It’s been over a year since I first landed in New Zealand and not much less since arriving in Dunedin. From the outset perhaps not the most popular destination when deciding to move from the other side of the world, even more so when considering my roots being firmly placed in the hospitality & tourism industries. Some colleagues and friends back home highlighted the innumerable opportunities that Auckland or Christchurch would present, whilst others certainly did their best to sway me towards the smaller tourist Mecca’s that are Queenstown and Rotorua. In fact, looking back, I don’t think that Dunedin was mentioned at all.

Our decision to head for Dunedin was made through the offer of support from long standing family friends who had emigrated here in the early 00’s. Although it must be admitted that Erin, my partner, also found it slightly comforting to read of Dunedin’s strong Scottish roots – this being her first move away from Scotland.

It wasn’t long after arriving that I took up my position at St Clair Beach Resort, a new property not only offering a great opportunity to me but also to the city of Dunedin. The city’s most noted premium property – Corstophine House had closed just a few weeks before the hotel’s opening. In so many ways St Clair Beach Resort was the right product at the right time for Dunedin. The resort has been popular amongst visitors to the city, also to local’s too, with over 5% of hotel residents coming on a ‘staycation’ from within the Dunedin city boundary! We are often told by these guests that the resort has helped them to see Dunedin as a place people want to go, not just need to go.

Hence my prompt for writing this blog post. I believe, for Dunedin, 2011 could be a great year – the year the city becomes a place that the rest of New Zealand will realise as a top destination, not only to international tourists – but to domestic travellers too.

The central protagonist in this tale of success will be the opening of New Zealand’s first roofed stadium. Where is that stadium? Not Auckland, with its population of 1.3 million; not Wellington, New Zealand’s capital and not even Christchurch, the South Island’s largest city. Dunedin.  The Forsyth Barr Stadium will host rugby and other sporting fixtures as well as cater for conferences, music acts and other major events. Finally a sizeable venue, putting Dunedin in the running for major national and international conferences. It has recently been announced that Sir Elton John will be the first major act to perform at the stadium in late 2011, a performer that will undoubtedly draw the crowds.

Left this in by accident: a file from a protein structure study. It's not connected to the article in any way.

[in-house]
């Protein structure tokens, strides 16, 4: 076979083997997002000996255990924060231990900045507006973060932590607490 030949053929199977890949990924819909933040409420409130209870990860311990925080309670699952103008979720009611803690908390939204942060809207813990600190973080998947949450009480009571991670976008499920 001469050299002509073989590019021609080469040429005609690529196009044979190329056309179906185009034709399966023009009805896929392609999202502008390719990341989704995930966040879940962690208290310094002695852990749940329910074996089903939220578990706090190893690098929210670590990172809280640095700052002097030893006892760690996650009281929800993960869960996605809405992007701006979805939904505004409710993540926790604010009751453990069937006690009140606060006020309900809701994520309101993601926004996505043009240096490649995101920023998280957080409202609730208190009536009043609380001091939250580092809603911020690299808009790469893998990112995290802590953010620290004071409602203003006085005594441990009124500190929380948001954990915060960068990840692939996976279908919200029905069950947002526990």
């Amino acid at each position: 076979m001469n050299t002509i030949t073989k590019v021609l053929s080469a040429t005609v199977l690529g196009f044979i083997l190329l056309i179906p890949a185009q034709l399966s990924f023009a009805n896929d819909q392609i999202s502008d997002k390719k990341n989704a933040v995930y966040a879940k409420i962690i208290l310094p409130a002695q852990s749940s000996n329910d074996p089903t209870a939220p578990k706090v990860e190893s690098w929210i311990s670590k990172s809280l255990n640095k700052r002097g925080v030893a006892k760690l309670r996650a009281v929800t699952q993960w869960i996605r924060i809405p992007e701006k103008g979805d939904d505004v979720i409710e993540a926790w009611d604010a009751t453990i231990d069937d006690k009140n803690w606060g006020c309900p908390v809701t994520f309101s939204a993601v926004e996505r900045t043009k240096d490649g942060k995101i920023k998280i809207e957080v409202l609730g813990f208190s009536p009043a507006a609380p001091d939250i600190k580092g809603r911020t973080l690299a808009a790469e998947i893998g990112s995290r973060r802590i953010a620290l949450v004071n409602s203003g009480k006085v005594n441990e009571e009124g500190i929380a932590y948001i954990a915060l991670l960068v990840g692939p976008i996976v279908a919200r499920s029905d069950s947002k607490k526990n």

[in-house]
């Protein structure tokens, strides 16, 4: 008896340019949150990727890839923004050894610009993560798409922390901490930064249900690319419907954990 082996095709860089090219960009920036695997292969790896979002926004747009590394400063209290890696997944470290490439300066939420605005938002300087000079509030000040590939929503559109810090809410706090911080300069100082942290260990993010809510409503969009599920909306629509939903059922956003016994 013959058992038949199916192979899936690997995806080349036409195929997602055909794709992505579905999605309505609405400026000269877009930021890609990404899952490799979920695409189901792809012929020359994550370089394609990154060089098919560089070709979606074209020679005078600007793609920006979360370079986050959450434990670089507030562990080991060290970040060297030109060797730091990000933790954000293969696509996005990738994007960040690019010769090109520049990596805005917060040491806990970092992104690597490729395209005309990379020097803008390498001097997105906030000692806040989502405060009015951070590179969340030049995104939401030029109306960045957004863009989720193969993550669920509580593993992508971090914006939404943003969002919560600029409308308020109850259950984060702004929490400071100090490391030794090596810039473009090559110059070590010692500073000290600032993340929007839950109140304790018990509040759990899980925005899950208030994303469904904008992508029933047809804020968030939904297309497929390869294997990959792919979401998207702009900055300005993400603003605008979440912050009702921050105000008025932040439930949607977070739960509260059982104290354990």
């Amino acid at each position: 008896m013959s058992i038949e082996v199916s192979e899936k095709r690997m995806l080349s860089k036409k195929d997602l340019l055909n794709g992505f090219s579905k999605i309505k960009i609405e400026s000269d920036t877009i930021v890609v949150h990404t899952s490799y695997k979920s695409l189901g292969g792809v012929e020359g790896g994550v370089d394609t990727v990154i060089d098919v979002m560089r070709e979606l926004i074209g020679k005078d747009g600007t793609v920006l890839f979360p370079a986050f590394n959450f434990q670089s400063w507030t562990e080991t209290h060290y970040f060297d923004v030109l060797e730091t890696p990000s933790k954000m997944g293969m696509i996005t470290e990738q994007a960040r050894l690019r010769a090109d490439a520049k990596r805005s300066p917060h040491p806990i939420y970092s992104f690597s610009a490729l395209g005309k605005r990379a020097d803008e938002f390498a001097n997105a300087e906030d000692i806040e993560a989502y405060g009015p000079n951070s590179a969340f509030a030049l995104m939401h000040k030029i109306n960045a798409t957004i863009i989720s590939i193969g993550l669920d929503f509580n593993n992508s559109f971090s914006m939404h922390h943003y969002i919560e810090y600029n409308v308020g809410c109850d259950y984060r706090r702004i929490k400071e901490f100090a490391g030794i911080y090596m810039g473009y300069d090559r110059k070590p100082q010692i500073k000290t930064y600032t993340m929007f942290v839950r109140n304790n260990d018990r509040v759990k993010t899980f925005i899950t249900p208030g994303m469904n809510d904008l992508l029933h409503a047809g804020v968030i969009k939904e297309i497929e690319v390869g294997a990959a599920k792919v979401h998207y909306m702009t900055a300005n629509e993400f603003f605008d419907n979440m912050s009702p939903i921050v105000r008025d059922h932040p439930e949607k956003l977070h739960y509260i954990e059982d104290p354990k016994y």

September and October will of course be a big months for all of New Zealand, particularly those cities directly involved in the Rugby World Cup. Of which Dunedin is one, hosting three games, six teams and a multitude of peripheral events. The third-biggest sporting event in the world, the Rugby World Cup certainly draws world-wide attention everywhere it goes. In its entirety the tournament has an estimated television audience of more than four billion people with an estimated 85,000 international visitors choosing to travel to New Zealand during this time. As well as the additional income widely spread throughout the local economy it is also a great opportunity to market the city across the globe both through publicity and in creating thousands of ambassadors from those who choose to come to Dunedin.

Coupled with the rapid growth of Dunedin’s cruise industry, renovations to the Dunedin Town Hall conference centre, restoration of the Chief Post Office into a quality hotel, various operator led product development projects, a shiny new ‘Dunedin’ brand as well as expansion to two of the city’s existing hotels I’m sure you will see my reasoning for the title of this blog post.

Here’s to a happy new year!

One thought on “The Future’s Bright Down South

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